“We realized that the hospital and foundations are suffering as well, not being able to do their events and many of their usual fundraising activities. This was a year that we knew they could use more help,” Tom stated.
Lacrosse. Hope. Nostalgia. Twitter.
A man hits 50 and he presses pause, looks back over his life. Friends, family and colleagues. Kids, jobs and vacations. Loves and losses.
Sometimes, the stories he tells himself are altered by time, by the inexact nature of memory. Often, the moments he reconstructs most precisely — Man, I remember it like it was yesterday — are, when compared to the record, if such a thing exists, not quite . . . true.
But which of us has such a record of our every utterance and accomplishment against which to compare our recollections? Who has the receipts for that legendary zinger in a staff meeting or that long, wet, warm kiss on a cooling summer night — sitting on a log in damp shorts, toes curled in cold sand — that went on — I kid you not, it was 15 minutes before we came up for air — forever?
Who’s to say what’s true?
Greig Bethel has the records and even he’s not sure of the truth.
Homelessness organizations may add outreach, mental health workers
Organizations that deal with homelessness in the Tri-Cities may be adding a mental health worker and new outreach workers following Thursday’s funding announcement from the province.
As part of a $76-million program spread between 48 communities, Coquitlam is set to receive $306,081 from senior levels of government to help support the Hope For Freedom Society and the Phoenix Society.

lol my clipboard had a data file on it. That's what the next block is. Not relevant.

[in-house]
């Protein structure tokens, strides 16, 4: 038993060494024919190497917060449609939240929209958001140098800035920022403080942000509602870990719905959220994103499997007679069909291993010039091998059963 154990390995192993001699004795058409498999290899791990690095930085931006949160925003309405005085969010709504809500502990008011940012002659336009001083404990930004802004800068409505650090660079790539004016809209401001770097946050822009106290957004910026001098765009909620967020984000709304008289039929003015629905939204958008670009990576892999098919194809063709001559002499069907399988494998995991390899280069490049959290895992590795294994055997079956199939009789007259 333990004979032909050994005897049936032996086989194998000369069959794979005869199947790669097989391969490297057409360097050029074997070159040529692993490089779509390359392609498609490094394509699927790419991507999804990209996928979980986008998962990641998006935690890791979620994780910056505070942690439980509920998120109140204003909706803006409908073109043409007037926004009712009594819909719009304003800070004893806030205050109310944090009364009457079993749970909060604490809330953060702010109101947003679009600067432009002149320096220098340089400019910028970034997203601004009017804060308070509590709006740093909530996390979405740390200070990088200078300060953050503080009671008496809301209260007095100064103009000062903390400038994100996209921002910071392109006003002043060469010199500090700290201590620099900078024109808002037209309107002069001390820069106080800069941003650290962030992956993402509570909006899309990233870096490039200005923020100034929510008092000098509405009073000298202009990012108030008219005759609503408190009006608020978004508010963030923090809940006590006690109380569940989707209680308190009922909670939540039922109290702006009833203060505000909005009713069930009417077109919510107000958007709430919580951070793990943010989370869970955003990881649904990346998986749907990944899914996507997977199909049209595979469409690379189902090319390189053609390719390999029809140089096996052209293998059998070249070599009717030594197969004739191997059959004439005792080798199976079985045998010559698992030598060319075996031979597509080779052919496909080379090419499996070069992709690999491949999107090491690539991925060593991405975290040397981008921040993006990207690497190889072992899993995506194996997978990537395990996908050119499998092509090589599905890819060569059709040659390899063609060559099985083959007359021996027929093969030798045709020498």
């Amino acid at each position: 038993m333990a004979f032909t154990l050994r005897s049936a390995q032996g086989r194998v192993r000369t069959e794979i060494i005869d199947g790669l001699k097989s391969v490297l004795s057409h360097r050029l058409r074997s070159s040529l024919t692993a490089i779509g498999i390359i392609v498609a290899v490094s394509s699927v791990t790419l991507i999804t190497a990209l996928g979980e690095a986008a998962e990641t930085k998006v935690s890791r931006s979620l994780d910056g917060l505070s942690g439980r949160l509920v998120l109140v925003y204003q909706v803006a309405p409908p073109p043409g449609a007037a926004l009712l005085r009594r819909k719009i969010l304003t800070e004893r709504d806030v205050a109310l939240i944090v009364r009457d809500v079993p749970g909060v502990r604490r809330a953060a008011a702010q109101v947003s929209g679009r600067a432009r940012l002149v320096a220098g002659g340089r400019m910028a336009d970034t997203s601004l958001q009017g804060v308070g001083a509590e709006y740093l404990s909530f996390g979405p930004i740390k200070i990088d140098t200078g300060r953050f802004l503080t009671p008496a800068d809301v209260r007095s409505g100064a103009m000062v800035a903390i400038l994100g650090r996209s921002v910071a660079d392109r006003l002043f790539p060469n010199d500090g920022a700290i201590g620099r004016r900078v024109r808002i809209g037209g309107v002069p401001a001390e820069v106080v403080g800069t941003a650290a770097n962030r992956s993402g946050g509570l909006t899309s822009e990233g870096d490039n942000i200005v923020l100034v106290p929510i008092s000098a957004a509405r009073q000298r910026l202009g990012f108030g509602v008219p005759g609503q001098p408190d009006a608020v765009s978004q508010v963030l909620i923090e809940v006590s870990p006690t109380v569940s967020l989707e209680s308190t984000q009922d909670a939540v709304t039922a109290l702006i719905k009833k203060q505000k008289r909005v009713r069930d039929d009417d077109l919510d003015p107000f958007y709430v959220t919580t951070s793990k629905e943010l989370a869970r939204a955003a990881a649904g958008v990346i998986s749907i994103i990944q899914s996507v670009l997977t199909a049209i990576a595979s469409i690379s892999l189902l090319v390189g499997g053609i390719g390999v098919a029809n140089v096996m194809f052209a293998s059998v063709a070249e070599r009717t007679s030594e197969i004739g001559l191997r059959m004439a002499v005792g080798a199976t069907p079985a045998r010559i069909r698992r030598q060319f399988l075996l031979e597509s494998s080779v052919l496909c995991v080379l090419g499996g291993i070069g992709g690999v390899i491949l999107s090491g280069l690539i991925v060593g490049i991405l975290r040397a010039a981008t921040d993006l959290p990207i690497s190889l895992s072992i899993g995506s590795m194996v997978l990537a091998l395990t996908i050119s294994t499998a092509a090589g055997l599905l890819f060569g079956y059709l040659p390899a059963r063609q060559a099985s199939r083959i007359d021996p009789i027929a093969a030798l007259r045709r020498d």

The Fab Four, er, The Fabric 400
Since beginning a fabric tote bag project in March, Jennie Davie, 86, has sewed 400 bags – and she’s still going.
Using a sewing machine, serger and embroidery machine, Davie transforms donated fabric, textile discards and linens and clothing into totes donated to Coquitlam schools and the SHARE society food bank.
“The world truly needs more women like her to bring about positive change,” wrote fellow sewing group volunteer Joanne Morneau.
Feds and province jump into Spani pool project
The waiting period is over – the wading period is yet to begin.
The federal and provincial governments are set to chip in a combined $4.42 million to help the city of Coquitlam get started on the $12-million Spani pool renewal project.
Coquitlam previously earmarked $8 million for the project, which is set to add a leisure pool, splash area, lazy river, and a shallow entry point for young children.